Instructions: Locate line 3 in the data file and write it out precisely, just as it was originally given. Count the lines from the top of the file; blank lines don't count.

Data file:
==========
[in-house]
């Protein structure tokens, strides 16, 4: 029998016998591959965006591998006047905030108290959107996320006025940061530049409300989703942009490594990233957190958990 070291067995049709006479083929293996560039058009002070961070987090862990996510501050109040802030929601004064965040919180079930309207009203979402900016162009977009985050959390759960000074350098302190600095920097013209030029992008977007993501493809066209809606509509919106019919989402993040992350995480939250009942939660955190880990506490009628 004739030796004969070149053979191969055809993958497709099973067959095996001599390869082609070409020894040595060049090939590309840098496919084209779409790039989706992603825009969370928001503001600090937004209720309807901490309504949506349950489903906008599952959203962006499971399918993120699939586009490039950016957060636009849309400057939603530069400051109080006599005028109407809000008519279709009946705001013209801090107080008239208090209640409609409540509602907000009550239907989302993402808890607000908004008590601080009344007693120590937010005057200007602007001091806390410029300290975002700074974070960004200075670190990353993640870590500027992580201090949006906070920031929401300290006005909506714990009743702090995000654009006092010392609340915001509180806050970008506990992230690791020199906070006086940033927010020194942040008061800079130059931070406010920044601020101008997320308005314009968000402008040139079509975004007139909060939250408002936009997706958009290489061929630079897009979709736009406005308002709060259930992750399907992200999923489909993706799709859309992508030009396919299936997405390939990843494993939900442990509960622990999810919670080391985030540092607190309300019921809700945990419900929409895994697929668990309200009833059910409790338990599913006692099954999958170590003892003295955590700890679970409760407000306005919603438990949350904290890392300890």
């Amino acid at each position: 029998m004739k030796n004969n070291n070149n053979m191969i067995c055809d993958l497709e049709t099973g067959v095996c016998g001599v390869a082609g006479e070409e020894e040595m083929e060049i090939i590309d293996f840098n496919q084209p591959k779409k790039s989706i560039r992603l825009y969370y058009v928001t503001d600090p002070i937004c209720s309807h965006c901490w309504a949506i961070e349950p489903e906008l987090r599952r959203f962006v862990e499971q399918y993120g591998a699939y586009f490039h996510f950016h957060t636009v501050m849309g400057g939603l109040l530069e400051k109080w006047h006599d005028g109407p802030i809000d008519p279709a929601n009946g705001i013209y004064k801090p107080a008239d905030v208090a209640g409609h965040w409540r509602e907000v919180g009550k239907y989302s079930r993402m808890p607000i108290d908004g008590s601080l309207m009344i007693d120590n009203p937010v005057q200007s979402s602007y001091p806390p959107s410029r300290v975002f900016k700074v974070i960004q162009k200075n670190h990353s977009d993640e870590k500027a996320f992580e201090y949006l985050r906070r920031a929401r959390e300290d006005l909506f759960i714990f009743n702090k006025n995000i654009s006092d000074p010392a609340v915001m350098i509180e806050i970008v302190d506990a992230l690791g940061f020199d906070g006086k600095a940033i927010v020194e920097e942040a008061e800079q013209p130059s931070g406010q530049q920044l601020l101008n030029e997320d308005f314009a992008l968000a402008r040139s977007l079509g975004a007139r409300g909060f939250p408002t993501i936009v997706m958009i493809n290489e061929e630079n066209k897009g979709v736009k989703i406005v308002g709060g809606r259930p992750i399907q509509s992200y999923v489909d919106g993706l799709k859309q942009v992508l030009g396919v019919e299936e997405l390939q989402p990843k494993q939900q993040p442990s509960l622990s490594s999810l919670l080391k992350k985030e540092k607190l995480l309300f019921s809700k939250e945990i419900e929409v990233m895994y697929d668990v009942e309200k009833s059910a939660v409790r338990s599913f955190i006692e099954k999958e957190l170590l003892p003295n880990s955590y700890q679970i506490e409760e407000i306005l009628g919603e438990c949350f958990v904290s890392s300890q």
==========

């Amino acid at each position: 029998m004739k030796n004969n070291n070149n053979m191969i067995c055809d993958l497709e049709t099973g067959v095996c016998g001599v390869a082609g006479e070409e020894e040595m083929e060049i090939i590309d293996f840098n496919q084209p591959k779409k790039s989706i560039r992603l825009y969370y058009v928001t503001d600090p002070i937004c209720s309807h965006c901490w309504a949506i961070e349950p489903e906008l987090r599952r959203f962006v862990e499971q399918y993120g591998a699939y586009f490039h996510f950016h957060t636009v501050m849309g400057g939603l109040l530069e400051k109080w006047h006599d005028g109407p802030i809000d008519p279709a929601n009946g705001i013209y004064k801090p107080a008239d905030v208090a209640g409609h965040w409540r509602e907000v919180g009550k239907y989302s079930r993402m808890p607000i108290d908004g008590s601080l309207m009344i007693d120590n009203p937010v005057q200007s979402s602007y001091p806390p959107s410029r300290v975002f900016k700074v974070i960004q162009k200075n670190h990353s977009d993640e870590k500027a996320f992580e201090y949006l985050r906070r920031a929401r959390e300290d006005l909506f759960i714990f009743n702090k006025n995000i654009s006092d000074p010392a609340v915001m350098i509180e806050i970008v302190d506990a992230l690791g940061f020199d906070g006086k600095a940033i927010v020194e920097e942040a008061e800079q013209p130059s931070g406010q530049q920044l601020l101008n030029e997320d308005f314009a992008l968000a402008r040139s977007l079509g975004a007139r409300g909060f939250p408002t993501i936009v997706m958009i493809n290489e061929e630079n066209k897009g979709v736009k989703i406005v308002g709060g809606r259930p992750i399907q509509s992200y999923v489909d919106g993706l799709k859309q942009v992508l030009g396919v019919e299936e997405l390939q989402p990843k494993q939900q993040p442990s509960l622990s490594s999810l919670l080391k992350k985030e540092k607190l995480l309300f019921s809700k939250e945990i419900e929409v990233m895994y697929d668990v009942e309200k009833s059910a939660v409790r338990s599913f955190i006692e099954k999958e957190l170590l003892p003295n880990s955590y700890q679970i506490e409760e407000i306005l009628g919603e438990c949350f958990v904290s890392s300890q």